Typical of those caught in the middle by the labor dispute is Victor Kakis, who worked at his stand daily from before noon to midnight for an average of $40 per week--and whose only wish now is to reopen his street-corner business and resume the sale of papers again.

"I don't want any help," Kakis was reported as saying. "I just want to make a living like everyone else. I don't want to be a dead weight to anyone.

"I only want my papers back, and I'll be happy. I don't care how long I have to work. All the blind dealers will tell you the same. They only want to start selling papers again."

Kakis, 61, had been a captain of waiters at New York hotels before his sight began to fail. Later the state and private agencies helped him to obtain his newsstand, which he has operated for six years.

Another dealer whose situation is much the same is Robert Irving, 41, who became blind in 1949 and has had a Harlem newsstand for eight years, the A.P. story said.

Irving formerly arose at two in the morning and made his way two miles to the stand, where he worked until 4 P.M. for an average of $65 to $70 a week. He had $500 in savings when the strike began, but today is almost penniless and yet resists applying for relief along with his wife, Sadie, also blind.

"A few of the other blind dealers are so discouraged they say they might just as well give up and go on relief all the time, " Irving reportedly said. "They wouldn't make as much, but they wouldn't have to worry about strikes. I don't want to ever have to do that. I want to be independent."

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Liberalization of Wisconsin's program of aid to the blind to bring it into conformity with changes in the federal law has been recommended by the State Board of Public Welfare. Under existing state law, a needy blind person may receive up to $75 per month in public assistance with an exemption of $85 of earned income. The board's proposal would exempt the blind recipient's total earnings for a 12-month period when he is engaged in an acceptable plan for rehabilitation.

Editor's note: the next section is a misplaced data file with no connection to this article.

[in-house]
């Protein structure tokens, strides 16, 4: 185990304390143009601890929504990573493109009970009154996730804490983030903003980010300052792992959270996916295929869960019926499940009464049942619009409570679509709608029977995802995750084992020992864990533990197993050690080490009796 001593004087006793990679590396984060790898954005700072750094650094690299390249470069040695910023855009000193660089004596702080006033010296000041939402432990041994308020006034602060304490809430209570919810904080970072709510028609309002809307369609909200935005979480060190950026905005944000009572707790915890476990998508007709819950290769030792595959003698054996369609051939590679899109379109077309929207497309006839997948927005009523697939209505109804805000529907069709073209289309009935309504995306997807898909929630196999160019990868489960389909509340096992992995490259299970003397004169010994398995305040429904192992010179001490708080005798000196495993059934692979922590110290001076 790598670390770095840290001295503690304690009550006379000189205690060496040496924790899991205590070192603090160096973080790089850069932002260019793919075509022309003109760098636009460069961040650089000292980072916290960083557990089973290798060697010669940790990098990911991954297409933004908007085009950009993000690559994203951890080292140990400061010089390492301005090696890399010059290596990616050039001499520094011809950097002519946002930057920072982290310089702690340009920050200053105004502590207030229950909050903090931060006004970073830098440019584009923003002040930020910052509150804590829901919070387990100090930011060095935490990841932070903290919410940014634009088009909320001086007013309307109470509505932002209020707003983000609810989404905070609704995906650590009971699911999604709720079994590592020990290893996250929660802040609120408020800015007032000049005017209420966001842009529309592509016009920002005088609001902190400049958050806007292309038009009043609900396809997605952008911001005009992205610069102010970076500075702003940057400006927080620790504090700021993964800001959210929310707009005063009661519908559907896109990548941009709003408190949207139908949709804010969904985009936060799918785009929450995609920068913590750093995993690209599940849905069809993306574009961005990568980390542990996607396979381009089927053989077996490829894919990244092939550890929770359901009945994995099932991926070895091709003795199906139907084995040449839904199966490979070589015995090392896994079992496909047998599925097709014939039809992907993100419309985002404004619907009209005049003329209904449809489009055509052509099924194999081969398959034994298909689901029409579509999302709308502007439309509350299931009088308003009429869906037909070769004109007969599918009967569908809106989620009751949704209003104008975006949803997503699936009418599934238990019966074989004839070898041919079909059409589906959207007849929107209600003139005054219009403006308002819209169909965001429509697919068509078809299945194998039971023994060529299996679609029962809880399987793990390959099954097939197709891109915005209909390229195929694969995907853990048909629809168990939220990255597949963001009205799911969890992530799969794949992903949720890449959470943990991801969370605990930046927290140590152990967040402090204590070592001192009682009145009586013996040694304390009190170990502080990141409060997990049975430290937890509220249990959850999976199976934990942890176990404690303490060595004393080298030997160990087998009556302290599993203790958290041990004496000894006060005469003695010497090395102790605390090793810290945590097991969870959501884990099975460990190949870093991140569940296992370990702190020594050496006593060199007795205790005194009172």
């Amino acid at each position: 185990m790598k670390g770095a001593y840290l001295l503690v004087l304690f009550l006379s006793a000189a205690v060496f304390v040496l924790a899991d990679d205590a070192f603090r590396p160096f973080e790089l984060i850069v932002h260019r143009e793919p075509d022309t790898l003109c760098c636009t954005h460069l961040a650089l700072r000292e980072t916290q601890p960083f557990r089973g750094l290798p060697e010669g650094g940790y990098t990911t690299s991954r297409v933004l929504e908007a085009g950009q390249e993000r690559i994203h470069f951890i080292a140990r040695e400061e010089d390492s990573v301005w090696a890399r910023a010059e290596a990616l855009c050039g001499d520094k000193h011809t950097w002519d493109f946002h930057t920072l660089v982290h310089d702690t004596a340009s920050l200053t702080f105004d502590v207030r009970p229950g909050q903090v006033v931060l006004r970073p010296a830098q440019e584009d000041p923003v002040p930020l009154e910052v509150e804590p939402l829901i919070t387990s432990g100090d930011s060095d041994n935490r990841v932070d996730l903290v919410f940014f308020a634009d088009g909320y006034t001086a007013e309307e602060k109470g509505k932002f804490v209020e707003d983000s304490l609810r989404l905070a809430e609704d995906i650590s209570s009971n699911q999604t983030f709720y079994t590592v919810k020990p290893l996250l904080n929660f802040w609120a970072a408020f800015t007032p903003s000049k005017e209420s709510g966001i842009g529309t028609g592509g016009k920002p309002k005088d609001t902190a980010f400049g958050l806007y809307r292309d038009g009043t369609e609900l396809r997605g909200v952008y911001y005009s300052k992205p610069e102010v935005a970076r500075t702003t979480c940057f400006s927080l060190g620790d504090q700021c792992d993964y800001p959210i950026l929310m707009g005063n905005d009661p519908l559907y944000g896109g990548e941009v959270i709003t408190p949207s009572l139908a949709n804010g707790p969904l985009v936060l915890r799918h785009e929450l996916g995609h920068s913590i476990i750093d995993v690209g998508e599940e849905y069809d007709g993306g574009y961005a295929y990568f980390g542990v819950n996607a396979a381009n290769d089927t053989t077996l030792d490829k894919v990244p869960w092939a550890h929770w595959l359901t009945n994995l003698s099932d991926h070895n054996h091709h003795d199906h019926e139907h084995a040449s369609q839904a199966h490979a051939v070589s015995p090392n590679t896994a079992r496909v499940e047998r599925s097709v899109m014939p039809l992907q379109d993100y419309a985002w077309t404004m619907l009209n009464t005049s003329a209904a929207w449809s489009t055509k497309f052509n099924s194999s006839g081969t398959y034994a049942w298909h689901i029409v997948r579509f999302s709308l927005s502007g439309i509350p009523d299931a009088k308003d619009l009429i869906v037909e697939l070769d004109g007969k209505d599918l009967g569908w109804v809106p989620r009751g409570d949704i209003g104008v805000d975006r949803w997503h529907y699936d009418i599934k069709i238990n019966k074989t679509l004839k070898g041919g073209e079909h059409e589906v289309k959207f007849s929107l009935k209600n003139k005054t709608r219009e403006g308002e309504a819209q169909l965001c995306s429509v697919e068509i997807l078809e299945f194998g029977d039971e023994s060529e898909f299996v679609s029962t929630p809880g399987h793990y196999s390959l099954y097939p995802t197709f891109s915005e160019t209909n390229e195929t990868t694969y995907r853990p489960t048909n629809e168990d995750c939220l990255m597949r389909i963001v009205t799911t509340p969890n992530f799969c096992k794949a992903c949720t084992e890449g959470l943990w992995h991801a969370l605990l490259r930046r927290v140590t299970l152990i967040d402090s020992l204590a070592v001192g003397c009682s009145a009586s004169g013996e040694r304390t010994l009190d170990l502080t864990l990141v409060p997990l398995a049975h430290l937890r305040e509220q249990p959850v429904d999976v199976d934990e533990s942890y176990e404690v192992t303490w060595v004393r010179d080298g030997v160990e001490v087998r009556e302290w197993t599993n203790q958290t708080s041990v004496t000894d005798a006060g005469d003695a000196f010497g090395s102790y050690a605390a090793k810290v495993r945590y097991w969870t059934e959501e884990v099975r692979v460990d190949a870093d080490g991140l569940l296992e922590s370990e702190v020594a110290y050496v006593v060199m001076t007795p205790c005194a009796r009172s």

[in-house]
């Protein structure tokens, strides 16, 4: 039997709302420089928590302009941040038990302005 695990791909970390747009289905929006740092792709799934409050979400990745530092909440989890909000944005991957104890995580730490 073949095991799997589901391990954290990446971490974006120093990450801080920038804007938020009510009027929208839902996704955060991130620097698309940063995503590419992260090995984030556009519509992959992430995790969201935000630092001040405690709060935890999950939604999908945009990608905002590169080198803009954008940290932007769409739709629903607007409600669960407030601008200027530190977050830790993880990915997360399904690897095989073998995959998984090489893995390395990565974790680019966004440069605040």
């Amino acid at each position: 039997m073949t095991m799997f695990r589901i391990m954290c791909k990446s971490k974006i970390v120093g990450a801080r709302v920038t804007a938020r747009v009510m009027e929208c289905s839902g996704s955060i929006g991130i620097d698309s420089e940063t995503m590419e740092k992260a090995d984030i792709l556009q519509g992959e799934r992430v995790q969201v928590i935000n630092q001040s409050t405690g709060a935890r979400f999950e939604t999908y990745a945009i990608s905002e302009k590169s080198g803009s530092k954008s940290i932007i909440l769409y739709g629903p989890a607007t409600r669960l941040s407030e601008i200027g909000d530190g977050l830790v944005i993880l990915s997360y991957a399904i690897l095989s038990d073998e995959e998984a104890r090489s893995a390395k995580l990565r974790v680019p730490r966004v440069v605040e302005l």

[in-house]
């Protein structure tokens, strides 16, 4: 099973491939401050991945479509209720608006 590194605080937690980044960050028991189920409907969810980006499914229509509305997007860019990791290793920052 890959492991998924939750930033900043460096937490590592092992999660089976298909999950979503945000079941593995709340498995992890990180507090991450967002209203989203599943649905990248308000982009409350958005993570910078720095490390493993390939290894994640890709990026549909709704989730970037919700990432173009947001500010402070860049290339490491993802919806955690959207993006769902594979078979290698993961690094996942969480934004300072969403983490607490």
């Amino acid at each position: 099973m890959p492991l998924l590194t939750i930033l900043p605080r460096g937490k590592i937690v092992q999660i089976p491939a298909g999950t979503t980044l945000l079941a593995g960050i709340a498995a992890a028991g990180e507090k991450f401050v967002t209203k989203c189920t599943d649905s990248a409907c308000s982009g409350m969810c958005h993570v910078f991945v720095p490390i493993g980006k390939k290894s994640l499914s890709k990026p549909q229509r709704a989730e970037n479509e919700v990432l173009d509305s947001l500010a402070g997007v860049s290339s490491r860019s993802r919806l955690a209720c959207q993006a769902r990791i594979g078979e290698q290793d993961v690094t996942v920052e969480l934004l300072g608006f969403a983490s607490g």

In Arkansas, both houses of the state legislature are reported to have approved a proposal to increase maximum monthly welfare payments to the blind and to the aged from $65 to $85 a month.

Counterbalancing these constructive trends within the states is the appearance in Illinois of renewed efforts to lengthen the state's one-year residence requirement governing eligibility to all categories of public assistance. Two bills have been introduced in the state legislature to make the requirement more stringent--one calling for a residence regulation of three years during the nine years preceding application, the other imposing a two-year residence limitation.

In New York, meanwhile, an 11-member commission named by Governor Rockefeller to investigate welfare administration has called for a "social diagnosis" of all applicants for public assistance, for the purpose of determining the applicant's ability to respond to restorative services. The commission also recommended salary increases for professional welfare staff; appointment of citizen advisory committees to improve public understanding of welfare, and a general modernization of long-standing state welfare codes and practices.

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News from Arizona. Three chairmen were named to posts with the Arizona Federation of the Blind at the group's recent board meeting: Miss Margaret Pekarek, chosen as chairman of the Ways and Means Committee; Marvin G. Hoff, as publicity chairman, and Richard Stotera as chairman of awards and scholarships.

Some 35 blind workers in the state have reached the halfway point in their civil defense project of preparing 150,000 sanitation kits to be distributed to fallout shelters, according to word from Publicity Chairman Hoff. He adds: "Now that the blind workers are hitting their production stride they are turning out more than it had been thought sighted workers could do. A small taste of economic independence has stimulated these workers to hope that other contracts will be forthcoming and that the project may continue indefinitely."


Braille Music Magazine. A new musical magazine, on the order of a "Music Readers' Digest," is planned by New York City's Lighthouse for the Blind. Cost of the braille publication will be $1.50 per year, and persons interested in subscribing are requested to write to the Lighthouse at 11 East 59th Street, New York City. Articles for the magazine will be selected from such authoritative sources as MUSICAL AMERICA, THE MUSICIAN and MUSICAL REVIEW, among other leading musical periodicals.